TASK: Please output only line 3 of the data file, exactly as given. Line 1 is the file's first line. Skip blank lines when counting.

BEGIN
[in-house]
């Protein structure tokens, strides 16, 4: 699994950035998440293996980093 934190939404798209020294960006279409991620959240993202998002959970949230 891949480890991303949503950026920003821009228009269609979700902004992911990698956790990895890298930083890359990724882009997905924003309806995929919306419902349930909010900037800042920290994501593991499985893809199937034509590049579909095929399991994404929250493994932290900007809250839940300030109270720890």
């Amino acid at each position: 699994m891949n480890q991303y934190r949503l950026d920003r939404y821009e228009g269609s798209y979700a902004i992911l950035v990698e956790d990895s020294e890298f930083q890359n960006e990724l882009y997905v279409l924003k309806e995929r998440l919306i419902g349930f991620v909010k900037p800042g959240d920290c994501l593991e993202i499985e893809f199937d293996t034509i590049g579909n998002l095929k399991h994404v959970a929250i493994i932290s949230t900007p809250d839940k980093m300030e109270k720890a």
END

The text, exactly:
């Amino acid at each position: 699994m891949n480890q991303y934190r949503l950026d920003r939404y821009e228009g269609s798209y979700a902004i992911l950035v990698e956790d990895s020294e890298f930083q890359n960006e990724l882009y997905v279409l924003k309806e995929r998440l919306i419902g349930f991620v909010k900037p800042g959240d920290c994501l593991e993202i499985e893809f199937d293996t034509i590049g579909n998002l095929k399991h994404v959970a929250i493994i932290s949230t900007p809250d839940k980093m300030e109270k720890a």